Entertainment Weekly

Subscribe

Stay Connected

Subscribe

Advertise With Us

Learn More

Skip to content

Article

Jamie Lee's True Hollywood Story

How to make it as a comedian in four not-so-easy steps

Posted on

When it comes to comedy, there’s no one path to the land of Twitter followers and namesake TV shows (curse you, Mulaney!), though nearly every comic has traveled down Hustle Highway at one time or another. ”You’d feel like a fraud if you didn’t have ‘the story,”’ says Jamie Lee. ”It’s like, I have proof — these are the ways I suffered for comedy.” Here, the host of the EW.com series Polished — a self-described ”very young 70” — recalls her weird, winding trip.

Learning Curve
Lee’s foray into improv — at just 16 — was in a continuing-education class. ”It was basically Whose Line Is It Anyway? but in a class with 40-year-olds,” Lee recalls. ”I didn’t think I was a hotshot at all.” She found more confidence at the University of Texas at Austin, studying theater before a chat with her grandmother about realistic job expectations led her to switch majors…to screenwriting. ”I always saw alternative career paths as a possibility because my parents have the most alternative career: They own a concert-promoting business, and they’re both photographers.”

The Odd Jobs
After college Lee moved to New York City and landed a job in Comedy Central’s publicity department but ultimately decided to leave. ”I felt like my interest in comedy was a conflict of interest,” she says. Lee struggled, landing small stand-up gigs that ”elevate your status but don’t mean you’re making money” — and even took on a money-losing endeavor when she flew to L.A. to appear on a VH1 special. She started nannying to get by. ”It was in the job description to cook for the kid, and I’m thinking, ‘Microwave some mac and cheese,’ but they had me preparing nice meals,” says Lee. ”I learned how to bread chicken!”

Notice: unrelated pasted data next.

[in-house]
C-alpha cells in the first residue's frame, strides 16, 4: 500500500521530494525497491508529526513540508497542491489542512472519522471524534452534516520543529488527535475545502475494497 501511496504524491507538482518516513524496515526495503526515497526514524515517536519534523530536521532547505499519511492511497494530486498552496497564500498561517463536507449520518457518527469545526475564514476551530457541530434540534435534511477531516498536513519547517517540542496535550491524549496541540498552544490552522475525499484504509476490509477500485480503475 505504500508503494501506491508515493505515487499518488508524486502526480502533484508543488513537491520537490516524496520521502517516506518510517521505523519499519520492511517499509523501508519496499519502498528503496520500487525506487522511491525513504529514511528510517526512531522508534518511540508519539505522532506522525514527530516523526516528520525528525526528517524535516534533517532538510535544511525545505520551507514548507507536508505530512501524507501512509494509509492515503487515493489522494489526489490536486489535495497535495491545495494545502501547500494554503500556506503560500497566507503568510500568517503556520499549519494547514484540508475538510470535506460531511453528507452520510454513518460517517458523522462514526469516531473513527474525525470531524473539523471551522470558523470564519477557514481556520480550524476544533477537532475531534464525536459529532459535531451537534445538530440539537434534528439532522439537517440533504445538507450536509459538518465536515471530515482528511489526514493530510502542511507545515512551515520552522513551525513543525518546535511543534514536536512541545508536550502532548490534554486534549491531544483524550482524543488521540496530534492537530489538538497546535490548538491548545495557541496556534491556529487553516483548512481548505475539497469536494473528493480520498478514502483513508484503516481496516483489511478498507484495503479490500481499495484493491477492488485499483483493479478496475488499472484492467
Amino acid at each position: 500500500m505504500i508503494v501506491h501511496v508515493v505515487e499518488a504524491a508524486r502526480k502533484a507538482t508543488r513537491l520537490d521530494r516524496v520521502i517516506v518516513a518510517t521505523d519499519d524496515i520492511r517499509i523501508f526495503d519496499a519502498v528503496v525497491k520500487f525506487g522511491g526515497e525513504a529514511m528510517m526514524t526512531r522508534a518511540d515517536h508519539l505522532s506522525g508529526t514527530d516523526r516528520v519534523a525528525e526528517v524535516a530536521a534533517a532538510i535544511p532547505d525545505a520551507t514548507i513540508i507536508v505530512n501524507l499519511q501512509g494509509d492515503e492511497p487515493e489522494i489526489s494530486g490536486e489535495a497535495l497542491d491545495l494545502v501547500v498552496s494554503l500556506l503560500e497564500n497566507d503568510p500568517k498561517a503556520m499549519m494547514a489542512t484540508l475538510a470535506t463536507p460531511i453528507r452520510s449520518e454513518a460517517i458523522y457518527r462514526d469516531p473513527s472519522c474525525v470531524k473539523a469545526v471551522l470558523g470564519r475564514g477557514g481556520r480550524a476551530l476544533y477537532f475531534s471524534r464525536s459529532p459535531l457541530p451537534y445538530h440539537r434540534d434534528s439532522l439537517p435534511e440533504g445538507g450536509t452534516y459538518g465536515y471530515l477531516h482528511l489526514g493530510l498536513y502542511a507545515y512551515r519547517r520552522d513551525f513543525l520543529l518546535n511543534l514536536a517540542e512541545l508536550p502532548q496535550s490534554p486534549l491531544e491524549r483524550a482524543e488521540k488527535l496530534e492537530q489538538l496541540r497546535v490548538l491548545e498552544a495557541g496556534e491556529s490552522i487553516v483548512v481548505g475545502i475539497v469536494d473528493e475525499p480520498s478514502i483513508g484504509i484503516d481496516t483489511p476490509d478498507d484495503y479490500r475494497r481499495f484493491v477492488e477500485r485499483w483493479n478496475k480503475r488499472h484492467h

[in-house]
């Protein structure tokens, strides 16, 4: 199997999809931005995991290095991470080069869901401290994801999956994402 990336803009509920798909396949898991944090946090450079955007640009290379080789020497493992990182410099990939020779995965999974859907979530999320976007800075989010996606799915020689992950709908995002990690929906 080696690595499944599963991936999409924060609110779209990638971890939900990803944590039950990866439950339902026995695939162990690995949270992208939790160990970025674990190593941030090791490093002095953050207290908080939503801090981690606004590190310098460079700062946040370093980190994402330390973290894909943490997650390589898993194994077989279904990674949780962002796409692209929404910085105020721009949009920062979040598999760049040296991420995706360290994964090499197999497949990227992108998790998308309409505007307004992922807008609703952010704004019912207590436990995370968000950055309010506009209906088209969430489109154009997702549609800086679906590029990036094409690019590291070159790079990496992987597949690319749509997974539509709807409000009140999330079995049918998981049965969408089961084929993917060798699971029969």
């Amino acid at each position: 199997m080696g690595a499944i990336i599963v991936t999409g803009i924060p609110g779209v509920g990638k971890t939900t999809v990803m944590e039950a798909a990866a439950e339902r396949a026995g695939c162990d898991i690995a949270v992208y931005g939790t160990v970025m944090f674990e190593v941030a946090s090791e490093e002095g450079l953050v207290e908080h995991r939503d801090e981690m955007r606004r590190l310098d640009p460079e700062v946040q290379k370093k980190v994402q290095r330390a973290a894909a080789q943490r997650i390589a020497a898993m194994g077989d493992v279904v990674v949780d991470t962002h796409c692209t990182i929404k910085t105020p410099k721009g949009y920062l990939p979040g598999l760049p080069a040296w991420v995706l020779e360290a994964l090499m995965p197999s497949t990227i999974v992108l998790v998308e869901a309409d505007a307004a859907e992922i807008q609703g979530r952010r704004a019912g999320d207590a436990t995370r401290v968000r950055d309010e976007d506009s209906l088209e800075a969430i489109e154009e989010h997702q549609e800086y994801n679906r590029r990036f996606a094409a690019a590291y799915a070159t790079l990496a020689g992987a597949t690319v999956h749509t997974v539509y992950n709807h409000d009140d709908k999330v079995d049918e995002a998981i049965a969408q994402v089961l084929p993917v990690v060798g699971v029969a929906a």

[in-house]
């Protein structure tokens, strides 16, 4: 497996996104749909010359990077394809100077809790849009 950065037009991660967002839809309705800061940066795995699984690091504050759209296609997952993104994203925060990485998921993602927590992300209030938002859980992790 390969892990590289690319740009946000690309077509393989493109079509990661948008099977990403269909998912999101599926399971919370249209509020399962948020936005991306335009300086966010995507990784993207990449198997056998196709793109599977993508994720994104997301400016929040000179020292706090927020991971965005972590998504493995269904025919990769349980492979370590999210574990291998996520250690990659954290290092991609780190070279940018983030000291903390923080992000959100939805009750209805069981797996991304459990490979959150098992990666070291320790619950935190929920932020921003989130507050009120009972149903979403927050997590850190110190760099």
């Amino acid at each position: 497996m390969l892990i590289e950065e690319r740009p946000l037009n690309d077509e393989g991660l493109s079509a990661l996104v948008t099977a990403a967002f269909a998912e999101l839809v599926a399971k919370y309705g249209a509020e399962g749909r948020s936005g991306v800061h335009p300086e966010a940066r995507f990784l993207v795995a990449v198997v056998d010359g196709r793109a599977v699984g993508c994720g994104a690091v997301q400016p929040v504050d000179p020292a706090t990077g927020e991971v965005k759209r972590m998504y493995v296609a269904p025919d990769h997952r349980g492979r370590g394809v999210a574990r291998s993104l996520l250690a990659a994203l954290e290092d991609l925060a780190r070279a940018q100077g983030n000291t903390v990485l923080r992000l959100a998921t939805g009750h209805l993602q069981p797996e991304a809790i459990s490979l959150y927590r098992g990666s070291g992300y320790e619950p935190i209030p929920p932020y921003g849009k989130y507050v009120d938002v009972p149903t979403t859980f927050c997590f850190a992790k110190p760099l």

Next Comic Standing
Lee’s nannying days were done when she found a job as a writer’s assistant for Jerry Seinfeld’s reality series The Marriage Ref. But her biggest break came courtesy of a spot in season 7 of NBC’s Last Comic Standing, where she made it to the semifinals. ”I needed it more than a lot of people did,” she says. ”A lot had been comics for 20 years and had a career outside. I had nothing, so everything was riding on it.”

At Home in Hollywood
Last Comic gave Lee the bump to book college tours, a slot on Conan O’Brien’s show, and an occasional place at Chelsea Handler’s roundtable, in addition to a job writing for MTV’s Ridiculousness. ”It hits the point where you have opportunities coming in, and you’re not constantly sitting with a pit in your stomach wondering how you’re going to pay rent,” says Lee. At the moment she can be seen gabbing on MTV’s Girl Code (Wednesdays, 11 p.m.) and on EW.com, and she’ll keep the laughs going until she reaches her Holy Grail: writing and starring on her own series. ”I’m starting to admit that I enjoy acting,” she says, adding with a laugh, ”There definitely were times when I wondered, ‘Why didn’t my parents just make me become a CPA?”’